The Germans increase Panzer production in the Summer of 1940

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Re: The Germans increase Panzer production in the Summer of 1940

Post by Richard Anderson » 29 Oct 2020 02:20

TheMarcksPlan wrote:
28 Oct 2020 17:40
This is simple. You claimed bombing didn't damage aircraft production significantly until 1944 and that's wrong. Blame the mayhem on RAF, AAF, CBO, or Burger King, the damage happened.
No, it isn't simple, it is a highly complex subject. Yes, I did say that, and it isn't wrong. I suggest you look at the inputs - the bombing campaign - and the outputs - the aircraft completed - and then think about the idea that the bombing campaign damaged aircraft production significantly in 1943. If we look at the attacks actually made, we find the following (excluding attacks on centralized repair sites).

Strikes at Aircraft Assembly Plants
Rostock, Heinkel (He 111), 20 April, BC, 149.1 tons
Nantes, Heinkel (He 111), 4 July, VIII Bmb Cmd, 145 tons
Kassel, Fiesler (FW 190), 28 July, VIII Bmb Cmd, 129 tons (note, most of the bombs appeared to hit the adjacent Sponfasser textile mill)
Oschersleben, AGO (FW 190), 28 July, VIII Bmb Cmd, 62.9 tons
Warnemund, Heinkel (FW 190), 29 July, VIII Bmb Cmd, 129 tons
Kassel-Bettenhausen, Fiesler (FW 190), 29 July, VIII Bmb Cmd, 222 tons
Kassel-Waldau, Fiesler (FW 190), 29 July, VIII Bmb Cmd, 87 tons
Wiener-Neustadt, (Bf 109), 13 August, IX Bmb Cmd, 162 tons
Regensburg, Ober Taubling (Bf 109), 17 August, VIII Bmb Cmd, 298.8 tons
Wiener-Neustadt, (Bf 109), 1 October, XII Bmb Cmd, 131.5 tons
Bremen-Weser (Ju 97), 8 October, VIII Bmb Cmd, 81 tons
Anklam, Arado (FW 190), 9 October, VIII Bmb Cmd, 185.5 tons
Marienburg, Focke-Wulf (FW 190), 9 October, VIII Bmb Cmd, 217.9 tons
Wiener-Neustadt, (Bf 109), 24 October, XII Bmb Cmd, 25.5 tons
Wiener-Neustadt, (Bf 109), XV Bmb Cmd, 329 tons

So I missed a few, but then so did the USSBS. Let's look at some of the outcomes, say FW 190? There were five attacks at the end of July, so what was the July/August/September output of each plant?

Kassel - 61/62/58
Oschersleben - 100/80/79
Warnemund - 58/52/77

Significant? What about all those strikes at Weiner-Neustadt? July/August/September/October/November/December output was 270/184/201/218/80/37. Significant? Maybe, except that by January it was back at 119, before dropping to 67, and then skyrocketing to 360 in March and 443 in April.

Strikes at Aircraft Component Manufacture
Bremen, Borgward, 17 April, VIII Bmb Cmd, 263 tons
Le Mans, Engines, 26 June, VIII Bmb Cmd, 181.5 tons
Le Mans, Engines, 4 July, VIII Bmb Cmd, 259.5
Amsterdam, Fokker, 17 July, VIII Bmb Cmd, 51.5 tons
Villacoublay, Components, 24 August, VIII Bmb Cmd, 257.2 tons
Paris, Caudron-Billancourt (engines), 3 September, VIII Bmb Cmd, 111 tons
Paris, not stated, probably Caudron, 9 September, VIII Bmb Cmd, 58 tons
Paris, Caudron-Billancourt (engines), 15 September, VIII Bmb Cmd, 63
Paris, Hispano-Suiza (engines), 15 September, VIII Bmb Cmd, 229 tons
Frankfurt-am-Main, Heddernheim, VDM (propellers), 4 October, VIII Bmb Cmd, 219.3 tons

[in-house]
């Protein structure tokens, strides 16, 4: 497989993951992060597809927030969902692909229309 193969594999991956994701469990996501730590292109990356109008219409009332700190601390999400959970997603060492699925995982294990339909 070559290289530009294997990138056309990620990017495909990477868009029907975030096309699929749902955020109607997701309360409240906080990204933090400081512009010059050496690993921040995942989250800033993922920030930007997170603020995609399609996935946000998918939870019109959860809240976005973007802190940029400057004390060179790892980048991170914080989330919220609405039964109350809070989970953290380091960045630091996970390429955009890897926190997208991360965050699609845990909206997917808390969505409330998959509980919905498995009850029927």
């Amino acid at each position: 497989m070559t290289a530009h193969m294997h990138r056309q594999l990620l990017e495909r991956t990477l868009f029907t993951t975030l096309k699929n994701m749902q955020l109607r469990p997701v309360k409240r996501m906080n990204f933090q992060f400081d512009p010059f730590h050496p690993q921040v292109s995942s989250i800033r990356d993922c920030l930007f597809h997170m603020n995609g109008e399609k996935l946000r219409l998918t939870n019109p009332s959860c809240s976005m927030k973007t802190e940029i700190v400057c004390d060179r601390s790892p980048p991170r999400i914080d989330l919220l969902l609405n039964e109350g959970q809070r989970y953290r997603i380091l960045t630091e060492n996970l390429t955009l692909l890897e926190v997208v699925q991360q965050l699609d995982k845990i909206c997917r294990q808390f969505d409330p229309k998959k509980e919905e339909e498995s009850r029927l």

Augsburg, XII Bmb Cmd, 100 tons

I don't see many attacks on the Ruhr? Not unusual, since most aircraft component manufacture wasn't in the Ruhr.
On the subsidiary point of who caused the damage, I'm with Tooze that it was primarily Bomber Command. Their resources were much greater in that period. I don't have the tons-dropped at hand but surely the British did the lion's share. If I'm wrong you'll surely correct me.
You have to wonder how that could be, given the lack of aircraft infrastructure in the Ruhr and the lack of BC attacks on the known aircraft complexes.
You're confusing our discussion of what happened in OTL 1943 (Bombing impact bit at least a year earlier than you claimed) with our discussion of what could happen in ATL 1944. The tripling of LW production is feasible only a couple years after SU's fall.
No, I don't think I'm confusing anything, since you keep expressing an opinion that something will happen instead of showing how the Germans could make it happen. So you think that by 1944-1945 they'll be able to triple aircraft output? How? And, more important, why, since their synthetic fuel program is ash by then. And, no, the bombing impact did not bite at least a year earlier.
Well you have a choice of which economic analysts are wrong: 1945's or today's? Here's Tooze on Wagenfuhr's labor classification efforts:
Nevertheless, WagenfuÈhr's Gesamtplan was far from complete. The
problem of attributing inputs to outputs remained unsolved. The rows
in WagenfuÈhr's table purported to show the labour, iron, energy and
transport consumed in the production of each type of weapon. In fact,
they recorded only the resources consumed in the final process of
assembly.
From Statistics and German State, p.278.
Okay, so then in 3Q43, the "final process of assembly" labor in the aviation industry (airframe, engines, and props) in Germany was 935,000 and the US was 910,851 (airframe), 296,949 (engines), and 157,593 (props), for a total of 1,365,393. Now do the productivity calculation.

:roll: